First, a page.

Democrats were astute in picking Charlotte as the site for their 2012 national convention. And the international spotlight will hopefully help the city solve some of its problems.
That appeared to be the consensus Tuesday when a panel of professors gathered at UNC Charlotte for a discussion of "Charlotte, the New South and the Democratic National Convention."
Here's some of what they said:
- Charlotte, a New South city that's gone global, "is in the vanguard of contemporary urban transformation," said Heather Smith, an associate professor of geography at UNCC. "Its unconventional melding of South and global, past and present, makes it an ideal convention city."
- In the last 30 years, Charlotte has gone from "a middle-sized Southern city" -- the country's 47th largest -- to a diverse, rapidly growing city that is now the 17th biggest and "representative of the United States in the 21st century," said Owen Furuseth, associate professor of metropolitan studies at UNCC. "This is where America is headed. Charlotte is America in the 21st century. And the (Democrats) wanted to be in this place, to be represented by this city."
- Citing U.S. Census figures, Furuseth charted Charlotte's transformation from a city that was two-thirds white and one-third black in 1980 to a city in 2011 that's less than 50 percent white, 34 percent black and -- the biggest change -- almost 20 percent immigrants from Latin America and Asia. Those changing demographics, Furuseth said, mean "a whole new calculus of what we are as a community and impacts politics, schools and growth and development."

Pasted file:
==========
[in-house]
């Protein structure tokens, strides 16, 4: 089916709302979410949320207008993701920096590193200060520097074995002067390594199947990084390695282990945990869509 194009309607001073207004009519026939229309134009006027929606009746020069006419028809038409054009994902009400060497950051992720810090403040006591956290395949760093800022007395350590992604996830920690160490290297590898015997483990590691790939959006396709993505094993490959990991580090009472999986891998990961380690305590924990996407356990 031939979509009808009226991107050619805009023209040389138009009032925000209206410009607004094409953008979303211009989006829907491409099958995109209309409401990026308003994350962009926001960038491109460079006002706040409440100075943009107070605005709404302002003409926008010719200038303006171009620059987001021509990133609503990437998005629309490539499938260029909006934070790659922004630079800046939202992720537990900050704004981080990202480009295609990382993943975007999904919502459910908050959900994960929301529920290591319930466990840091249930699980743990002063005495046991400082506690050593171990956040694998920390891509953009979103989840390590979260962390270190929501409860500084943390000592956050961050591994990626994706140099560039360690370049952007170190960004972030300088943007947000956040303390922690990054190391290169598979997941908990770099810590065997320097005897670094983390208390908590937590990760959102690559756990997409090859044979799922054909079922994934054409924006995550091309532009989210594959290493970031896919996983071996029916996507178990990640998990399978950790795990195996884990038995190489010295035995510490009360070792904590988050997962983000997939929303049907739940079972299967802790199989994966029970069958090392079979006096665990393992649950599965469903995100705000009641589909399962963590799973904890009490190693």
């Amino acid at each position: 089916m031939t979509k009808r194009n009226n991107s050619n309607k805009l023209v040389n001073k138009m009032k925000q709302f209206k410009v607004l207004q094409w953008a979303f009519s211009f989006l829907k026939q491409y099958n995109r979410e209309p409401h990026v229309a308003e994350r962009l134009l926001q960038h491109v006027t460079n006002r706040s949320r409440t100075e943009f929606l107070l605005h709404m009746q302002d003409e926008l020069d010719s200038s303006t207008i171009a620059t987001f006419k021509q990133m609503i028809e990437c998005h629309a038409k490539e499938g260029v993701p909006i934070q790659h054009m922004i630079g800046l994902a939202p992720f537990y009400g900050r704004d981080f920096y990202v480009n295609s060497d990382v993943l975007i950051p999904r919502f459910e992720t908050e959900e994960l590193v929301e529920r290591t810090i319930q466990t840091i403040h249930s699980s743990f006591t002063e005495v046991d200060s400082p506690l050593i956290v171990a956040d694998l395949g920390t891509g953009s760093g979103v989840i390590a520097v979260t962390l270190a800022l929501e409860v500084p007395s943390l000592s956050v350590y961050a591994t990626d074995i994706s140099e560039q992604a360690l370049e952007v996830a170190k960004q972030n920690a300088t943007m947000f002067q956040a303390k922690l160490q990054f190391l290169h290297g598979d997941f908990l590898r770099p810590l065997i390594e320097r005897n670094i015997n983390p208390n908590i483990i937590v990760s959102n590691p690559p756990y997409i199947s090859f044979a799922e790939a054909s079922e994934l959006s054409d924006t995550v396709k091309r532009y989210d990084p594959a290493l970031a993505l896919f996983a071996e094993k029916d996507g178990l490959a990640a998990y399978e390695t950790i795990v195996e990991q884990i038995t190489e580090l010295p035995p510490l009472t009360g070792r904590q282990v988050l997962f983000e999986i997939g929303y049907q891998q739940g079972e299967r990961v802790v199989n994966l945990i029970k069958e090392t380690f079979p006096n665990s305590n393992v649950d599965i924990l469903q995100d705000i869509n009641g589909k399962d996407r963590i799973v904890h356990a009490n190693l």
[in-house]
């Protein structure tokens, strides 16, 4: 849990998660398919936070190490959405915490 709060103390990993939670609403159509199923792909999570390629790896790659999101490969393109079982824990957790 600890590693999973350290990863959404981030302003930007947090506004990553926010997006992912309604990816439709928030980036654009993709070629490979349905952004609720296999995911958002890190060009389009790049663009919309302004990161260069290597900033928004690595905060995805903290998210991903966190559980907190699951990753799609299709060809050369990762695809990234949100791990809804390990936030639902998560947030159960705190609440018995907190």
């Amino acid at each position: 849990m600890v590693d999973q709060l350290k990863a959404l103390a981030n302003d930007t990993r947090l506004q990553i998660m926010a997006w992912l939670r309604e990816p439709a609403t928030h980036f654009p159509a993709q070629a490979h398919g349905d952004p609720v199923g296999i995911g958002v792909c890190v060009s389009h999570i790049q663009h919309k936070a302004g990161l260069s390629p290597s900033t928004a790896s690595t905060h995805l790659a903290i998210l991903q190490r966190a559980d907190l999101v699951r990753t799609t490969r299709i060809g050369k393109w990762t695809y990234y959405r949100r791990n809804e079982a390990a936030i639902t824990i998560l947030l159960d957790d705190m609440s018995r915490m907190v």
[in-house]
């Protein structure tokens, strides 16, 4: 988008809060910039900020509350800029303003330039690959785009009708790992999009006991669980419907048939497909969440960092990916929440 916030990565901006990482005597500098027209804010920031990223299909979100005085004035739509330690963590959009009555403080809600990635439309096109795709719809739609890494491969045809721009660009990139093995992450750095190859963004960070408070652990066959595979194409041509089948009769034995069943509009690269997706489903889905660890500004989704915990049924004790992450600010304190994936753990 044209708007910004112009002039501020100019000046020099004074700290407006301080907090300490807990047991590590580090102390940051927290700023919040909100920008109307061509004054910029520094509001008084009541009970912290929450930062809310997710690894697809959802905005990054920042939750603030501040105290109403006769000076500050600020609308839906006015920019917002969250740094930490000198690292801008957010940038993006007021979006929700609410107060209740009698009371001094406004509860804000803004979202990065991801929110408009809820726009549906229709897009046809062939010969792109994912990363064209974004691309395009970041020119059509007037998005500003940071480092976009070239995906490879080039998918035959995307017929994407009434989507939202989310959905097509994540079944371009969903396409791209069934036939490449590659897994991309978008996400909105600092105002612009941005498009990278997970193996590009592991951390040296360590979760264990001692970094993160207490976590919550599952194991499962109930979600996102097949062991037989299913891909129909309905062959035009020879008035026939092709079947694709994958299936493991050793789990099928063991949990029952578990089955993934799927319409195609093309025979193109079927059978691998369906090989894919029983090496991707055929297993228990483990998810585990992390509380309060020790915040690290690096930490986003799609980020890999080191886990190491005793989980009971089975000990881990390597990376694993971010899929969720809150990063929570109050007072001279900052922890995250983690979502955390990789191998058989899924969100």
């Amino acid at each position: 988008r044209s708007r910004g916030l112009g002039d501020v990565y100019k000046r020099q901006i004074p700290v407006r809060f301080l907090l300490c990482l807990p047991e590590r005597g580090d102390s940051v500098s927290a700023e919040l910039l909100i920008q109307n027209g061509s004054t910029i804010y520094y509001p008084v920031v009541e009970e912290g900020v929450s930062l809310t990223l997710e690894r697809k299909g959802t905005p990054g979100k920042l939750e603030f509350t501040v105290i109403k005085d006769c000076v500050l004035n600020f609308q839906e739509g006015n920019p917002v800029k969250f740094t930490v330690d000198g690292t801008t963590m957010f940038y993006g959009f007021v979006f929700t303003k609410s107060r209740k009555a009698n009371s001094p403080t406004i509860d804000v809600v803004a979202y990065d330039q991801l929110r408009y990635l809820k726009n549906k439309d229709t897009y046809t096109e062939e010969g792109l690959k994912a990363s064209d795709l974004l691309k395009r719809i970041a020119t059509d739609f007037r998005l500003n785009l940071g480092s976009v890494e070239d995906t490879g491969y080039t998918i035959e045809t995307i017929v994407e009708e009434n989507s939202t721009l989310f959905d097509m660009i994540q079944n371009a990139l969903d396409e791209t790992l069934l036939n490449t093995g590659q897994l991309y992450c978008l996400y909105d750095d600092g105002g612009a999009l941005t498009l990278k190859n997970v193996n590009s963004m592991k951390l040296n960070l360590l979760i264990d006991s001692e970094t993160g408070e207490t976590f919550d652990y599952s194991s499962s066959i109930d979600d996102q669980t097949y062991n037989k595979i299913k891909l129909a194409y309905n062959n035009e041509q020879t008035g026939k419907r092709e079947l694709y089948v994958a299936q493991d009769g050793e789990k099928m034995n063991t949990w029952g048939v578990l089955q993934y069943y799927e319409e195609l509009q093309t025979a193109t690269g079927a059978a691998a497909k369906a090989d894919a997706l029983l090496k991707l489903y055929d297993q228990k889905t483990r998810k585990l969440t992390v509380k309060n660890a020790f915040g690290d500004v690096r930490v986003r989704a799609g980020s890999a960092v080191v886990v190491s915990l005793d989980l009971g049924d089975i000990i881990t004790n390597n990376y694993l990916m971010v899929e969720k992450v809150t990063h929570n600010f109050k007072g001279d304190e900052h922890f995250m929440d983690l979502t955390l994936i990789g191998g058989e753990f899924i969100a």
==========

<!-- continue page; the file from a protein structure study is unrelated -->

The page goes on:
- But beyond the city's glitzy skyline and rapid growth, the city has some problems. Among them: Its "traditional growth machine" -- banks -- is sputtering, said Bill Graves, an associate professor of geography at UNCC. With the big decline in all jobs -- from 857,000 in October 2007 to 760,000 in July 2011 -- the city needs "post-corporate" growth, he said, that is more creative, more entrepreneurial and more collaborative. The goal, Graves said, is to "leverage the visibility" of the upcoming Democratic National Convention to give Charlotte "global destination-city status" and bring skilled job-creators to town.
- Other problems could get some more attention as Charlotte tries to present a positive picture for the world. The city's schools -- once a national model of integration -- are almost as segregated as they were before busing came to CMS in the 1970s, said Stephen Smith, a professor of political science at Winthrop University. And Charlotte's suburbs "are not very wonderful," said David Walters, director of UNCC's Urban Design program. "They don't make it on postcards." His hope is that Charlotte will look to cities that have been smarter in developing transit, and push ahead with light rail and streetcars.
The panelists contributed to the book, "Charlotte, NC: The Global Evolution of a New South City."